Prescription drug abuse has been rising at an alarming rate. But with the recent release of a paper by the American College of Physicians as a response to prescription drug abuse being the number one cause for accidental death, the issue has become the focus of great attention and alarm. Part of the problem is that since these drugs are prescribed by doctors, their usage is generally not scrutinized like illegal drug use is. But a greater number of drugs have been prescribed to meet patient demand, and some of the most popular ones are:
Because so many different groups of people are reliant on painkillers, regulating how they are doled out is a complex issue. The paper by the American College of Physicians is an attempt to start making standard guidelines for doctors to follow about when and how to prescribe drugs that are proving to cause accidental deaths because of abuse.
An Overloaded System
Doctors and medical practices are already overloaded, and many different groups of people use prescription drugs, from people undergoing surgery, to the disabled and elderly. Many times people are able to renew their prescriptions without seeing a doctor simply because of logistics. Because of this, it is hard for doctors to closely regulate and monitor how long a patient should use prescription drugs. It’s also a tricky issue from an ethical point of view, because sometimes patients feel that they need the prescription drugs to cope with chronic pain and have any quality of life. Monitoring prescription drug use brings up many ethical issues on an already overloaded healthcare system.
Another reason why there have been so many prescription drug abuse fatalities is the lengths that people will go to obtain the drugs they believe they will need. In some cases, even if a doctor refuses to prescribe anymore prescription drugs for the patient’s safety, the individual will go to multiple doctors to obtain their drugs. Truly desperate patients might even attempt to go out of state to get multiple prescriptions. This is a major problem that the American College of Physicians tries to address in their paper.
In their paper, the American College of Physicians tries to address key issues and how they should be addressed by doctors to stem the tide of accidental deaths. Specifically they say that doctors should first prescribe prescription drugs that are not addictive, but still can relieve pain.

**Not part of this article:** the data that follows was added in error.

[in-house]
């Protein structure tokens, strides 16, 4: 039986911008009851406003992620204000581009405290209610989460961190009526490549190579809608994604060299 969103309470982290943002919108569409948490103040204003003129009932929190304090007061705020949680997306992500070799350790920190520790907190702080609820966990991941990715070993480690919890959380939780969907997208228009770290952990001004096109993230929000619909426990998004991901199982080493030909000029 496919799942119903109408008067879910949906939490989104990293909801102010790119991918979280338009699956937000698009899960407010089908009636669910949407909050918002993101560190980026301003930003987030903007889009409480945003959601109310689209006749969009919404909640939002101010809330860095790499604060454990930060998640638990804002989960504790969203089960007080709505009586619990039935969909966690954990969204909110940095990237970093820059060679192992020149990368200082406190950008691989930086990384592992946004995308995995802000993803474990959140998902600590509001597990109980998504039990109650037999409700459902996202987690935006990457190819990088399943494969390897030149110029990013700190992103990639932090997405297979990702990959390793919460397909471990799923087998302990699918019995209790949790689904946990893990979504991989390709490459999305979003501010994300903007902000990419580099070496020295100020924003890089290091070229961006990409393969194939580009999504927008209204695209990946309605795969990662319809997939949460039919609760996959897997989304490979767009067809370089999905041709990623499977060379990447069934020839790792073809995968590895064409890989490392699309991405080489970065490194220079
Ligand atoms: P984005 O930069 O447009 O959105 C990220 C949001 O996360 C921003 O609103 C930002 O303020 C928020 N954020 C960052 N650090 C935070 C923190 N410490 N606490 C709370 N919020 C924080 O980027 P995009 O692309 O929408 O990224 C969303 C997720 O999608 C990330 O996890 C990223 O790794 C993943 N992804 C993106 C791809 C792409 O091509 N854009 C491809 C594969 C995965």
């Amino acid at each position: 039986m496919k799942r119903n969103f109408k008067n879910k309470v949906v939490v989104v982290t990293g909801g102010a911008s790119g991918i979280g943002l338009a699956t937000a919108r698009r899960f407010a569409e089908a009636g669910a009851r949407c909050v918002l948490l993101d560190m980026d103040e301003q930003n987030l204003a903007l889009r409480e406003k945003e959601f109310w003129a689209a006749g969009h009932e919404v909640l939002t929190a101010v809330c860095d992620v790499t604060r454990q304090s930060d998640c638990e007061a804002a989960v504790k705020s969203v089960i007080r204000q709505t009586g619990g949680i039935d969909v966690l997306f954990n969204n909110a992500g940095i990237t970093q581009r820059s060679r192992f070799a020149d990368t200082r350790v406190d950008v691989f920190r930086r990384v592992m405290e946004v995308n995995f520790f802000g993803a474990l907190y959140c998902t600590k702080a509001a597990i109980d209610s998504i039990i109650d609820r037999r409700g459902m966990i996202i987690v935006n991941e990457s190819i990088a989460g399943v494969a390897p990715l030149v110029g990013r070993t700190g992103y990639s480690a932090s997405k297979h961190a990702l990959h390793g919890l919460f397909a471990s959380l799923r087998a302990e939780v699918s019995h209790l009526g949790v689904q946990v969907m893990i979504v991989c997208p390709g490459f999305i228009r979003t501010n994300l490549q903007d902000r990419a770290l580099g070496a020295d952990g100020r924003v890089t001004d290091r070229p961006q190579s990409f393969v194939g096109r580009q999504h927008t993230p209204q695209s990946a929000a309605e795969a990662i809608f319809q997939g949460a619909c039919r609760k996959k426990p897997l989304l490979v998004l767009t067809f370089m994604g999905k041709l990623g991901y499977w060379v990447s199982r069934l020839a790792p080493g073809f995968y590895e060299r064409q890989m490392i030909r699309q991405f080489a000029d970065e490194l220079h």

The paper also cautions doctors to very carefully consider how many painkillers a patient truly needs to maintain a good quality of life while dealing with chronic pain. This is key, because doctors ultimately hold the key to the patient not receiving a copious amount of drugs that can result in addiction. Doctors have the very tricky task of judiciously figuring out the right amount of drugs to dole out to each patient. They are also advised to take into consideration the patient’s history with addiction, and make sure they know that the drugs will not ease all their pain entirely.
And in regards to the problem with multiple prescriptions, the paper advises that there should be state monitoring programs so that patients can’t visit different states to receive multiple prescriptions. The paper is a first step towards finding ways to stem the tide of the rising number of accidental deaths due to prescription drugs. In addition to the doctors, patients should also educate themselves on the dangers they pose to themselves when they become dependent on painkillers. Prescription drugs are only meant as a temporary treatment, and not as a long-term solution to chronic pain.
If you or someone you know is struggling with prescription drug addiction, please contact us.
Cindy Nichols is the founder of 411 Intervention, a full-service intervention resource that helps individuals with addiction issues find treatment solutions. You can see an interview with Cindy here on Recovery Now TV.